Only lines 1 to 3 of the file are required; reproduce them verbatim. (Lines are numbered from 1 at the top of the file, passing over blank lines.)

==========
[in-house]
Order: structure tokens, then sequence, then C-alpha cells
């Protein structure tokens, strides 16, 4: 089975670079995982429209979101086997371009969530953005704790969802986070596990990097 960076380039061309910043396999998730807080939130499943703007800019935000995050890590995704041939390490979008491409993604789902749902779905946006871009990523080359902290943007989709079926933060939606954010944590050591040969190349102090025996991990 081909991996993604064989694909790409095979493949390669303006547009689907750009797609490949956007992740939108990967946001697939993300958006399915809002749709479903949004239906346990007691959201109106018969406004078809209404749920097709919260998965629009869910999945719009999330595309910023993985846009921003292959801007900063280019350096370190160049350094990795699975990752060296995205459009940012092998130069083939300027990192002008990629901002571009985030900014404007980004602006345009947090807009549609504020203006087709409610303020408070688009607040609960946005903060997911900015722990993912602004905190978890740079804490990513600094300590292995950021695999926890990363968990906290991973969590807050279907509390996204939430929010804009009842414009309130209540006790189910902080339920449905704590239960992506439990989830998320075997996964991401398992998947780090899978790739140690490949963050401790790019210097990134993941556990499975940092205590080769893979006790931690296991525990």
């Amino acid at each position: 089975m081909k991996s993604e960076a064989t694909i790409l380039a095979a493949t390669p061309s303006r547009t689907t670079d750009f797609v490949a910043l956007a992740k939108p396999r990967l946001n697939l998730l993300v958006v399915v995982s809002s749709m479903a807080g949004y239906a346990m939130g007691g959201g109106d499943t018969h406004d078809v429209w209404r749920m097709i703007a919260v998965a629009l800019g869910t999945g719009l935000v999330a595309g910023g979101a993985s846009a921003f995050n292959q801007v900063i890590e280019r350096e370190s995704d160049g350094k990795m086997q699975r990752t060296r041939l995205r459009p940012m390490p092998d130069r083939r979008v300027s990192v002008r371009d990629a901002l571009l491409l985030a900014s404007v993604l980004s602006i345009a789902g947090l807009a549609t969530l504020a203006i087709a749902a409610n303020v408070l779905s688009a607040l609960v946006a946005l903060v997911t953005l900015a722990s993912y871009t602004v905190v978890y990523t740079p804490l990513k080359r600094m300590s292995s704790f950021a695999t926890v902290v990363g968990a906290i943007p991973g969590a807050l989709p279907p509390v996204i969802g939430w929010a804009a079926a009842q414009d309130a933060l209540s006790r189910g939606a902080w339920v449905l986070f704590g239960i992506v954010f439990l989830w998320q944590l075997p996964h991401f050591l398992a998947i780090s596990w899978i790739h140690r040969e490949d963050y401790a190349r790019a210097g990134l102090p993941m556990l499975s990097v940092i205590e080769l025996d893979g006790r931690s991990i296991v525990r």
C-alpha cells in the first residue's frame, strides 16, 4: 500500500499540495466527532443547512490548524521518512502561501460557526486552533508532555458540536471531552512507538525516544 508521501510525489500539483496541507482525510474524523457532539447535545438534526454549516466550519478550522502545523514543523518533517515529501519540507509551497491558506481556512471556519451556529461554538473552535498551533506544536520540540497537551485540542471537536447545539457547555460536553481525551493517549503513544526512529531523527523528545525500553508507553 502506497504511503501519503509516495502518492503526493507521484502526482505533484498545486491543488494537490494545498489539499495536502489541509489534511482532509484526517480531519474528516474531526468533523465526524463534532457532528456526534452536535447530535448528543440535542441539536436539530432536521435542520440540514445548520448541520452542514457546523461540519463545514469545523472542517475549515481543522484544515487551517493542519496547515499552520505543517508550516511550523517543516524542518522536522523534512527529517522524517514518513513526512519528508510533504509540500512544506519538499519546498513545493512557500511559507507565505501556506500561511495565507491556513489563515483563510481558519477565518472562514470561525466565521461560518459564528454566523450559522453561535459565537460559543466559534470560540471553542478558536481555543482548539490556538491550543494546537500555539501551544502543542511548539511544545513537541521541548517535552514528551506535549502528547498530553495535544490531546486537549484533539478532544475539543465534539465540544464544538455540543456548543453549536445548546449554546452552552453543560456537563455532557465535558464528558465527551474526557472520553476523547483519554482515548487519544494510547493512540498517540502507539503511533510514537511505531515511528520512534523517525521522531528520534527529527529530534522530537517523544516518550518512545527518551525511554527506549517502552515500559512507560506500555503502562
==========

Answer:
[in-house]
Order: structure tokens, then sequence, then C-alpha cells
């Protein structure tokens, strides 16, 4: 089975670079995982429209979101086997371009969530953005704790969802986070596990990097 960076380039061309910043396999998730807080939130499943703007800019935000995050890590995704041939390490979008491409993604789902749902779905946006871009990523080359902290943007989709079926933060939606954010944590050591040969190349102090025996991990 081909991996993604064989694909790409095979493949390669303006547009689907750009797609490949956007992740939108990967946001697939993300958006399915809002749709479903949004239906346990007691959201109106018969406004078809209404749920097709919260998965629009869910999945719009999330595309910023993985846009921003292959801007900063280019350096370190160049350094990795699975990752060296995205459009940012092998130069083939300027990192002008990629901002571009985030900014404007980004602006345009947090807009549609504020203006087709409610303020408070688009607040609960946005903060997911900015722990993912602004905190978890740079804490990513600094300590292995950021695999926890990363968990906290991973969590807050279907509390996204939430929010804009009842414009309130209540006790189910902080339920449905704590239960992506439990989830998320075997996964991401398992998947780090899978790739140690490949963050401790790019210097990134993941556990499975940092205590080769893979006790931690296991525990």